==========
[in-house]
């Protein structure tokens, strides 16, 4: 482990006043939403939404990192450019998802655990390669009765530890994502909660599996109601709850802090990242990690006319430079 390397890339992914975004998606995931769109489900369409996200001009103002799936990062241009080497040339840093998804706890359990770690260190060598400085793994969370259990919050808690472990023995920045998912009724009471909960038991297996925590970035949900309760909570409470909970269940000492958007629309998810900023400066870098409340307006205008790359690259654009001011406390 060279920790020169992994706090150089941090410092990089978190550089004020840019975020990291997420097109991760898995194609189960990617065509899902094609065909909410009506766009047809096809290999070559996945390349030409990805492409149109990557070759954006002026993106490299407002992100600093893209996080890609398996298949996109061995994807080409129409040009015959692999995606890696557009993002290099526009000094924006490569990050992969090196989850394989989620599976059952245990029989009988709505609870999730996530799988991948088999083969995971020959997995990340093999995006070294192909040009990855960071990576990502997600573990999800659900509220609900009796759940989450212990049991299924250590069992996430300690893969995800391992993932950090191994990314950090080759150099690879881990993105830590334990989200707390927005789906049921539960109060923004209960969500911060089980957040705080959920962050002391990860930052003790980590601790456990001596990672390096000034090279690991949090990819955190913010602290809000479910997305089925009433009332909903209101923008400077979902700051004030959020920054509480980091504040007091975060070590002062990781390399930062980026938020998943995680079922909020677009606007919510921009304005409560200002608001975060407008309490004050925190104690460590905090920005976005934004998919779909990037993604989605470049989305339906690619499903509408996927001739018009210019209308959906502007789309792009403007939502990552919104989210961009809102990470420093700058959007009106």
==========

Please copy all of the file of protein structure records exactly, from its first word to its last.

[in-house]
């Protein structure tokens, strides 16, 4: 482990006043939403939404990192450019998802655990390669009765530890994502909660599996109601709850802090990242990690006319430079 390397890339992914975004998606995931769109489900369409996200001009103002799936990062241009080497040339840093998804706890359990770690260190060598400085793994969370259990919050808690472990023995920045998912009724009471909960038991297996925590970035949900309760909570409470909970269940000492958007629309998810900023400066870098409340307006205008790359690259654009001011406390 060279920790020169992994706090150089941090410092990089978190550089004020840019975020990291997420097109991760898995194609189960990617065509899902094609065909909410009506766009047809096809290999070559996945390349030409990805492409149109990557070759954006002026993106490299407002992100600093893209996080890609398996298949996109061995994807080409129409040009015959692999995606890696557009993002290099526009000094924006490569990050992969090196989850394989989620599976059952245990029989009988709505609870999730996530799988991948088999083969995971020959997995990340093999995006070294192909040009990855960071990576990502997600573990999800659900509220609900009796759940989450212990049991299924250590069992996430300690893969995800391992993932950090191994990314950090080759150099690879881990993105830590334990989200707390927005789906049921539960109060923004209960969500911060089980957040705080959920962050002391990860930052003790980590601790456990001596990672390096000034090279690991949090990819955190913010602290809000479910997305089925009433009332909903209101923008400077979902700051004030959020920054509480980091504040007091975060070590002062990781390399930062980026938020998943995680079922909020677009606007919510921009304005409560200002608001975060407008309490004050925190104690460590905090920005976005934004998919779909990037993604989605470049989305339906690619499903509408996927001739018009210019209308959906502007789309792009403007939502990552919104989210961009809102990470420093700058959007009106």